For most Americans the perfect yard includes grass, in some cases lots of it. Not just any grass though, the turf must be lush, green and free of weeds. Of course this achievement isn’t natural and requires the consistent application of synthetic fertilizer, selective herbicides and lots of water.
Up until the 1950’s turf grass was primarily installed and utilized for recreation in the US. From that point forward turf was mostly considered ornamental and in many cases a status symbol. Some experts blame this on professional golf and television. As televised golf gained popularity so did the desire for thriving , weed free monoculture in yards. Even dry, arid climates such as Reno enjoy this luxury today.
Going organic will require a perceptual shift for many people. With applications of natural elements such as compost and nitrogen (fish emulsion for example) chemical free lawns are often as lush and green as any other on the block. However we do find more than just grass in our grass. Clover for example has become all but extinct in my neighborhood with the exception of my lawn which is full of it. As it turns out clover is a “nitrogen fixer” and rather than choking out the grass it actually helps the turf absorb the available nitrogen in the air and soil. This in itself dramatically reduces the need for fertilizing. Then there’s the perennial battle of the dandelion. Despite the fact that they are also nitrogen fixers I pull them every chance I get and find that they only thrive where the turf is weak.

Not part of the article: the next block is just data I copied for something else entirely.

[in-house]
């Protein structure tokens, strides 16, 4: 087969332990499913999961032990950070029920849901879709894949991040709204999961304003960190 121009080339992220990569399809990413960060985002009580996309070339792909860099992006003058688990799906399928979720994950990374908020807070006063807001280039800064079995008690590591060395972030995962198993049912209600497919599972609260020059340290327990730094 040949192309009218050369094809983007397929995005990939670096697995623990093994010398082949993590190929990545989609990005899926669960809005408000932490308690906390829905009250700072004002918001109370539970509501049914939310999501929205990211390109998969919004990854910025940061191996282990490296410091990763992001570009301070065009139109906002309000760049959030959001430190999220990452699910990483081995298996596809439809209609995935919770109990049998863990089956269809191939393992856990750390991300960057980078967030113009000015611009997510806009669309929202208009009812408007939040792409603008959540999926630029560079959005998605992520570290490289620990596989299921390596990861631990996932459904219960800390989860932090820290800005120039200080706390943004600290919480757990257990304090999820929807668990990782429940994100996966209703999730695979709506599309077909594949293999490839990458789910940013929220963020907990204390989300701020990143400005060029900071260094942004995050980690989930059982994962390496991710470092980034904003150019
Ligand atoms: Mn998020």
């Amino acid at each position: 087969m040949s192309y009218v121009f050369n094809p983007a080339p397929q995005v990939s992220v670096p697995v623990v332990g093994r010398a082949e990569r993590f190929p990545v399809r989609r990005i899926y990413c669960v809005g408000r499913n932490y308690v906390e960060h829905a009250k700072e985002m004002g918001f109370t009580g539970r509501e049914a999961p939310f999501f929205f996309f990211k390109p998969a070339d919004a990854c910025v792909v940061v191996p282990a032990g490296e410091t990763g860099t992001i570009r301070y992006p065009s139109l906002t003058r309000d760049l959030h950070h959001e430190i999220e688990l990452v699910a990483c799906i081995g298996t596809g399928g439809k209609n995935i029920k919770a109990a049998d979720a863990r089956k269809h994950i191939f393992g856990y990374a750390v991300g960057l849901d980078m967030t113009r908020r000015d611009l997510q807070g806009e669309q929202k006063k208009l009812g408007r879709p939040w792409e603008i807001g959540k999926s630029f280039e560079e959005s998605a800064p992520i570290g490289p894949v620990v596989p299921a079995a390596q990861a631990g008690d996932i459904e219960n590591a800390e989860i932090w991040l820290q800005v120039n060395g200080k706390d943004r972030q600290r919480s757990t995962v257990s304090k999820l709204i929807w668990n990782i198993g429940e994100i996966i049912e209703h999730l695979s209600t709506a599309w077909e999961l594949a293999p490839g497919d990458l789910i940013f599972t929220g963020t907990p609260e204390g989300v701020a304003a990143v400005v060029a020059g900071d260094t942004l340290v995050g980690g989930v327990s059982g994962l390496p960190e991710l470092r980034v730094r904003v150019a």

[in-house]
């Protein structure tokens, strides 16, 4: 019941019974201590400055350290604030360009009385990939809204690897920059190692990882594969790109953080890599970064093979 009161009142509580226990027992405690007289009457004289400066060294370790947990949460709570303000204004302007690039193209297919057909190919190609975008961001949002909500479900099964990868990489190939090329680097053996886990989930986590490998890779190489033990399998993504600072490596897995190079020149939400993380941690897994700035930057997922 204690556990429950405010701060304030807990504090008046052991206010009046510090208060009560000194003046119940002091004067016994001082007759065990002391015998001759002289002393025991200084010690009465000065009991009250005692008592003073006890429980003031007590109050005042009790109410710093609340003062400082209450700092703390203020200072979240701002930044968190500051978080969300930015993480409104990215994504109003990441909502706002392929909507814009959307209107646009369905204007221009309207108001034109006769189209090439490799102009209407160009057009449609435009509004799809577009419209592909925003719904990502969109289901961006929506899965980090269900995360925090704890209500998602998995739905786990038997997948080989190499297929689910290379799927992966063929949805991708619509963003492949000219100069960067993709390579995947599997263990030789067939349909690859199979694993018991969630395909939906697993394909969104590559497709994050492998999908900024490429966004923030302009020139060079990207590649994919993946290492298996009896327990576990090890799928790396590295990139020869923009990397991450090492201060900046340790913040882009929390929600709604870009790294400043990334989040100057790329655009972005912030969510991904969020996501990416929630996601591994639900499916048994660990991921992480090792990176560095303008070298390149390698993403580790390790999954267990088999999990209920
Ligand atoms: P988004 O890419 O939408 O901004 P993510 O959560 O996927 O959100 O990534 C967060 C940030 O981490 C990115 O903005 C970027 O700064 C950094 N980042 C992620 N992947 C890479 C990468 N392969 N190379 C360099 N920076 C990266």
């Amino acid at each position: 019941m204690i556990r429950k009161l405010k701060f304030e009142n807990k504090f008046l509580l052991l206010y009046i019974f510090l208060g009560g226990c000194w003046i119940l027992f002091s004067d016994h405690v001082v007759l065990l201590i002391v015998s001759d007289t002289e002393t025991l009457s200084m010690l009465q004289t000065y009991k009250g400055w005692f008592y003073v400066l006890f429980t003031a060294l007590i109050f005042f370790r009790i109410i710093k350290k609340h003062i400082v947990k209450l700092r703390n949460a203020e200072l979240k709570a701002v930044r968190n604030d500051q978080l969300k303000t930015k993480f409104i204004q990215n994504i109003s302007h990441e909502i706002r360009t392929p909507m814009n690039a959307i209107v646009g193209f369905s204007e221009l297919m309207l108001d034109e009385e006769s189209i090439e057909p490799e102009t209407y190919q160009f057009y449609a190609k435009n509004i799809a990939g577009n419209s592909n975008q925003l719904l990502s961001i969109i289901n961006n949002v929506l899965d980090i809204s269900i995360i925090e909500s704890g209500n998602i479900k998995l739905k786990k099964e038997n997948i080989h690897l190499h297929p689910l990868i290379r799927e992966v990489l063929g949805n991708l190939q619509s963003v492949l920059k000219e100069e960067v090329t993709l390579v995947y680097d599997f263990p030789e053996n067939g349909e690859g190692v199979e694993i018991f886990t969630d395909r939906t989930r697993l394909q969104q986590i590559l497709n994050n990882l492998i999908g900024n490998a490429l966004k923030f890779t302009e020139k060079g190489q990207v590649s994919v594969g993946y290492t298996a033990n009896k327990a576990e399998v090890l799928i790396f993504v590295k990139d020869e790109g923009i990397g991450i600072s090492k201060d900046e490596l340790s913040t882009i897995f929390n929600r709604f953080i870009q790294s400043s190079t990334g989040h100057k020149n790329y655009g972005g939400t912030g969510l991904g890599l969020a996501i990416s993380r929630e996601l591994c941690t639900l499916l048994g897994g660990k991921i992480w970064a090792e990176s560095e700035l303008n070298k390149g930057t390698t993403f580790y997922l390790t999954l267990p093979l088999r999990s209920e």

So if you’re considering a chemical free lawn start by evaluating what’s important to you. If health and ecology prevail over image then you’re a good candidate. Assuming that’s the case perhaps you should start by teaching your kids to wear shoes while playing on the grass (they will be happily ignorant of bees and clover). Or as is the case in my house they may soon realize that an occasional bee sting is not the end of the world and certainly a safer alternative to the chemicals most of us use today.